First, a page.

Tired of that leftover risotto in your fridge? We asked foodies for their best recipes. They’re so good, you’ll keep wanting to make them on repeat.
Somehow, when you’re the cook, you can hardly have enough of your risotto. But when you’re the diner, it’s a different story, and you can have too much of a good thing.
Suppose you made a big batch of risotto. Now, you want to serve yourself—and your household—something other than reheated rice. Let’s just say we’ve got you covered.
These clever ideas will help you turn that sticky rice into some of the most delicious snacks you’ve ever munched on.
Fry ‘Em Up
With the help of an air-fryer, a Dutch oven, or a deep-fryer, that leftover plate of classic, traditional risotto can easily be turned into one of contemporary Italian cuisine’s most delicious street foods.
“Leftover risotto is fantastic for recipes like Arancini,” Strength and Sunshine Founder Rebecca Pytell says. She runs a recipe and food website for those seeking to thrive with dietary restrictions, including celiac disease, food allergies, and plant-based eating.
Arancini, a staple Sicilian street food, are risotto balls that have been stuffed, coated with bread crumbs, and air- or deep-fried to absolute perfection.
As a result of the deep-frying, the risotto balls form a crispy, browned, flavorful crust on the outside. On the inside, they become salty, savory, and gooey, largely thanks to the stickiness of the rice and the melted parmesan and/or pecorino cheese.
Serve the arancini alongside slightly spicy “all arrabbiata” tomato sauce and a glass of cold lager beer or chilled white wine. They also pair well with pesto, red or green, and creamy Alfredo sauce.
Pytell tells Home Cook World readers that they could also use the leftover risotto in their fridge to make burgers, fritters, or patties. “The rice is already sticky enough that giving them a quick bake or fry is perfect for anything in a pattie form.”
She suggests air-frying the arancini rather than deep-frying them:
“Air frying is a fantastic way to make a once ‘indulgent dish’ 100x healthier! No oil is needed, so you drastically reduce the calories.”
“Air frying also offers superior crispiness and crunch! You don’t have to worry about soggy oil-soaked fare and “reheating” foods in the air fryer, quickly brings them back to life in minutes!”
Make Rice Pancakes
Risotto al Salto, or crispy rice pancakes, is a lesser-known—but just as tasty—way to use up day-old risotto from Milan, Italy.
You start by making creamy Risotto alla Milanese, the fashion capital of the world’s famous recipe for saffron-infused risotto.
Alternatively, writes Serious Eats’ Culinary Director Daniel Gritzer, you could make Risotto al Parmigiano, a.k.a. a simple risotto dish with arborio rice and parmesan cheese.
The trick is not to add too many chunky ingredients, like mushrooms, as they can cause your pancake to fall apart in the pan.
Once it’s cooled down (or, preferably, taking the leftover risotto out of your fridge on the following day), you spread the risotto on a non-stick pan or well-seasoned carbon steel or cast iron skillet, much like you’d do if you were preparing a regular pancake.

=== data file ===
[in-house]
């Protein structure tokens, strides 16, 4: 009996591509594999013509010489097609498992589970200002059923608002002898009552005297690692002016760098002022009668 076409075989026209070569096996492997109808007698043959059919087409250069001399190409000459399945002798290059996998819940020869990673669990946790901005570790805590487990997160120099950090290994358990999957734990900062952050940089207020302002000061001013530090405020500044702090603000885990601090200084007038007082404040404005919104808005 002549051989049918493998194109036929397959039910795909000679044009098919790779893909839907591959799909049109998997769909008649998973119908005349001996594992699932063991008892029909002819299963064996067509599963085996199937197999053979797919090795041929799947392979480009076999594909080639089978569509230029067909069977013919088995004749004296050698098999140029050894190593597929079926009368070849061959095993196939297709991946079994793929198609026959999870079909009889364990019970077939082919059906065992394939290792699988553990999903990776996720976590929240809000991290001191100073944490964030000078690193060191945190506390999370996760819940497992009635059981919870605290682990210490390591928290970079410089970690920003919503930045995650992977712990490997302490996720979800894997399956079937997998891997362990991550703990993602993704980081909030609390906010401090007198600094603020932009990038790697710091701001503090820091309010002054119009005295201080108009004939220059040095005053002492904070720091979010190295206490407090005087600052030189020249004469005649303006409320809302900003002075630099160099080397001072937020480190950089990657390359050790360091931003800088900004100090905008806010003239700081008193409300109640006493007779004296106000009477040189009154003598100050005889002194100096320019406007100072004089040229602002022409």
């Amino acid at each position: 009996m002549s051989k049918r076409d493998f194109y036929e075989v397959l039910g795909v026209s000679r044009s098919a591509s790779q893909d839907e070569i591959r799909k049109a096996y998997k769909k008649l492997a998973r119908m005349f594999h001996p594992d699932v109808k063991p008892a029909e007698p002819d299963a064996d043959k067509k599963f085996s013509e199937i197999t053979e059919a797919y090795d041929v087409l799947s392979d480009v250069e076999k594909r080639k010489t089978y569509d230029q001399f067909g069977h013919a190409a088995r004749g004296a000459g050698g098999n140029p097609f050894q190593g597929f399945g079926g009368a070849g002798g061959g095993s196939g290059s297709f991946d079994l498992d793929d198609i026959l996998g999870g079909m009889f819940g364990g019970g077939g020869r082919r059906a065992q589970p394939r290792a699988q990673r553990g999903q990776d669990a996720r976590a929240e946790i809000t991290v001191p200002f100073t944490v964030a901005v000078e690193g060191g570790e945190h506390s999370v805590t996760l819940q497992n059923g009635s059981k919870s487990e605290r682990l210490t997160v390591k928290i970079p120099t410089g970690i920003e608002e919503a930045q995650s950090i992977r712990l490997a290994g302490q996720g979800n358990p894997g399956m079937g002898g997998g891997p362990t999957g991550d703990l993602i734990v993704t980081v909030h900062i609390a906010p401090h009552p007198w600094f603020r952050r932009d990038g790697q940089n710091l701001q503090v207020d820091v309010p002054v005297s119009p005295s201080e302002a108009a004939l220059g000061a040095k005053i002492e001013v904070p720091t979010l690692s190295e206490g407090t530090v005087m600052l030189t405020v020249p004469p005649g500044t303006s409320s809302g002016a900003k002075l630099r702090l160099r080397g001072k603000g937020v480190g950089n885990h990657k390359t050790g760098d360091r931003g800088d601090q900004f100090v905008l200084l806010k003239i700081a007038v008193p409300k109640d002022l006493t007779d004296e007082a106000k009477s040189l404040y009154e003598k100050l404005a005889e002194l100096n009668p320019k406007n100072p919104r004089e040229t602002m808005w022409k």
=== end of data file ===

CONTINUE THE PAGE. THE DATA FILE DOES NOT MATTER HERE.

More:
Then, you cook the crispy rice pancake over medium heat, browning it on one side before gently turning it over to the other. “The hardest part of the whole process,” Gritzer remarks, “is keeping the pancake together as it cooks, and especially when flipping it.”
As soon as your crispy rice pancake is done, transfer it to a flat plate, grating hard Italian cheese such as parmesan, pecorino—or why not a mix of the two—generously on top.
This recipe requires excellent flipping technique and a spatula with the right amount of flexibility to it. When in doubt, get a fish flipper and stay away from hard, inflexible wooden scrapers.
Whip Up Creamy Mushroom and Risotto Soup
Wondering what to do with that leftover mushroom risotto? Why not turn it into a creamy and hearty mushroom and rice soup!
Dice a handful of mushrooms, ideally of the same kind that you used for yesterday’s risotto that you neatly packaged and put in the fridge.
(As a general rule of thumb, and according to food blogger Jaron a.k.a. Foods Guy, shiitake, portabella, and porcini mushrooms pack the biggest punch in terms of flavor for whipping up a mushroom risotto or, in our case, a soup from its leftovers.)
Sauté the diced mushrooms with butter and minced garlic in a preheated, thick-bottomed carbon steel or cast iron skillet till they’ve turned crispy and brown.
Transfer to a Dutch oven, add the leftover risotto, drown the ingredients in mushroom stock, and let the soup simmer over medium heat for about 15-20 minutes so that it gets creamy and becomes consistent.
For extra creaminess, scoop out a third of your soup with a ladle, add heavy cream (dairy can curdle under high heat, so make sure you do this only after you’ve finished cooking), and run it for a few seconds in the blender.
How to Store Leftover Risotto
As delicious as arancini, pancakes, and cream soup can be, it’s crucial that you store the risotto leftovers properly in the first place.
Risotto, a perishable food, should not be left to sit out for longer than two hours. Because bacteria known to cause food-borne illness multiplies quickly at room temperature, doing so may make a plate of risotto unsafe to eat.
To store leftover risotto, transfer it to an airtight food storage container and refrigerate it. Properly sealed, leftover risotto will stay good for three to four days in your fridge. Reheat for a few minutes in a frying pan over medium heat, adding half a ladle of cooking liquid if necessary so that it doesn’t dry out.